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What Is the Heat Island Effect?

Heat Island EffectHave you ever walked by a city park or bank of trees and noticed the distinctive feeling of cooler air? It’s often a huge relief on hot and sunny days in the city. On a small scale, you are experiencing the heat island effect.

Though city dwellers have become accustomed to these temperature changes, the heat island effect can actually cause a variety of health and environmental problems.

What is the Heat Island Effect?

The elevated temperature in urban areas as compared to rural, less developed areas is referred to as the urban heat island effect. As cities grow and develop, more buildings and people are added. The process of urban development leads to this phenomenon.

Although we tend to think of heat islands as a modern ecological problem, scientists first noted this issue as early as the 1800s. Any area (rural, urban, or otherwise) can experience the heat island effect, but urban areas are typically of more concern since they represent a more serious threat to local climate warming.

For smaller cities, heat islands are less noticeable. For a large city of one million people, the average temperature can be anywhere from around 1°C to 12°C warmer than the surrounding area. Cities such as Toronto experience a cumulative heat island effect. Since the late 1800s, Toronto has experienced an average temperature increase of 2.7°C This may not seem significant at first, but over time, these increases can cause major problems.

Heat Island Effect

What Causes the Heat Island Effect?

When urban and suburban areas lose land surface and naturally occurring vegetation, heat can no longer easily escape. Tall buildings, concrete, and asphalt trap heat and contribute to the warming effect. Waste heat from energy use is another source of additional heat. Other contributing factors include local weather, seasonal changes, time of day, and geographic location.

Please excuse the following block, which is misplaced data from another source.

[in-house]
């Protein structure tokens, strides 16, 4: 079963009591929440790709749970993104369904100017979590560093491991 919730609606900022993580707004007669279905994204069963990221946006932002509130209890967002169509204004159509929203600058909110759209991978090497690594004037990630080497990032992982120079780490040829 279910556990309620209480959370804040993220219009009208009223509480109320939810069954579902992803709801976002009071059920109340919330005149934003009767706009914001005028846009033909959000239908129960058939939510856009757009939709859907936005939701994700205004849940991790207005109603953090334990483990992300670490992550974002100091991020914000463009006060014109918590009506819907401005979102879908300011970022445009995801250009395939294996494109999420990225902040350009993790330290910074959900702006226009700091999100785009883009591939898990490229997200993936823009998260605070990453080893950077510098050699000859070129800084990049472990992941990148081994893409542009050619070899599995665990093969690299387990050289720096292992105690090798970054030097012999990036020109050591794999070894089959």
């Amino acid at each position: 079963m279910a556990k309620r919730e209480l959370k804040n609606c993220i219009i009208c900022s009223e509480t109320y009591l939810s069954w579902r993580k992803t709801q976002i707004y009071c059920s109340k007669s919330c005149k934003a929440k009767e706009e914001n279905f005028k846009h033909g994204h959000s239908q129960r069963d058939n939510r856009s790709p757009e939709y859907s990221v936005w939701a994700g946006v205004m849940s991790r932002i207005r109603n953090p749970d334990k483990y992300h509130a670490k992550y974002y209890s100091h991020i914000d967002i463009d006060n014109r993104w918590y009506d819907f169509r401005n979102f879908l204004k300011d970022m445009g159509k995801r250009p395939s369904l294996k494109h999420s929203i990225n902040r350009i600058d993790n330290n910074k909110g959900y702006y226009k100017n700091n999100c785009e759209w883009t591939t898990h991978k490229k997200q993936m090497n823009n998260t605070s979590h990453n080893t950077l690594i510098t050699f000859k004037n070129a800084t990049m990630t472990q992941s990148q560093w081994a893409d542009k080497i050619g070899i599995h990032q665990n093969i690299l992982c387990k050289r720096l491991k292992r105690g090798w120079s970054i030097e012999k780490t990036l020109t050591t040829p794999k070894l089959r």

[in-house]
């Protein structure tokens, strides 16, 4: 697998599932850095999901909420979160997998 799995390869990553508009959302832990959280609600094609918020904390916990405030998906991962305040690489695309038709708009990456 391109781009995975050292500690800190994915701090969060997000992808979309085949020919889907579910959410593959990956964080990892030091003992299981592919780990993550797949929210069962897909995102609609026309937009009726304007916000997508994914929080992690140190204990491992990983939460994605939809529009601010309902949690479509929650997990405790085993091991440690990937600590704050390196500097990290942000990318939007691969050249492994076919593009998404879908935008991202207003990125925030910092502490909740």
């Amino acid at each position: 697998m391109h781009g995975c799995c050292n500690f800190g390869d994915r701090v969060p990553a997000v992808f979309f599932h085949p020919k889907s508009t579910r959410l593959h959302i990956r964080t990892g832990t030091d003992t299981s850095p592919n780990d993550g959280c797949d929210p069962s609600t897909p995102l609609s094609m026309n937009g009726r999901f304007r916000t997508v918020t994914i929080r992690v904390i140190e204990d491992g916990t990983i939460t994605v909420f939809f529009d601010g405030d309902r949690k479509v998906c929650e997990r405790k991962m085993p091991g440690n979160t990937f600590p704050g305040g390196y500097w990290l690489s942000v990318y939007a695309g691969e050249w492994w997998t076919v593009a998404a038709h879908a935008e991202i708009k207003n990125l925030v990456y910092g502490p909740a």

There are three basic types of heat islands: canopy layer, boundary layer, and surface. Both canopy layer and boundary layer heat islands refer to atmospheric heating (warmer air temperatures). Surface heat islands refer to the actual temperature of surfaces in a specific heat island. Although the timing and intensity of these types may vary, they can all be harmful to urban and suburban environments.

What are the Implications of Heat Islands?

Heat islands are considered a form of local climate change as opposed to global climate change. The effects of heat islands are confined to specific areas, and do not have a larger impact on climate change. Despite being confined to a certain locality, heat islands can still make a significant impact.

Of course, one of the most noticeable impacts on urban dwellers is an increase in hot, summer weather. On particularly clear and hot days, when the heat island effect is at its worst, inhabitants of larger cities will notice hotter and more uncomfortable temperatures. New York City is a great example of just how hot and unpleasant this effect can be. New York City has been called a “floating oven” due to the sweltering summer heat caused by the urban heat island effect.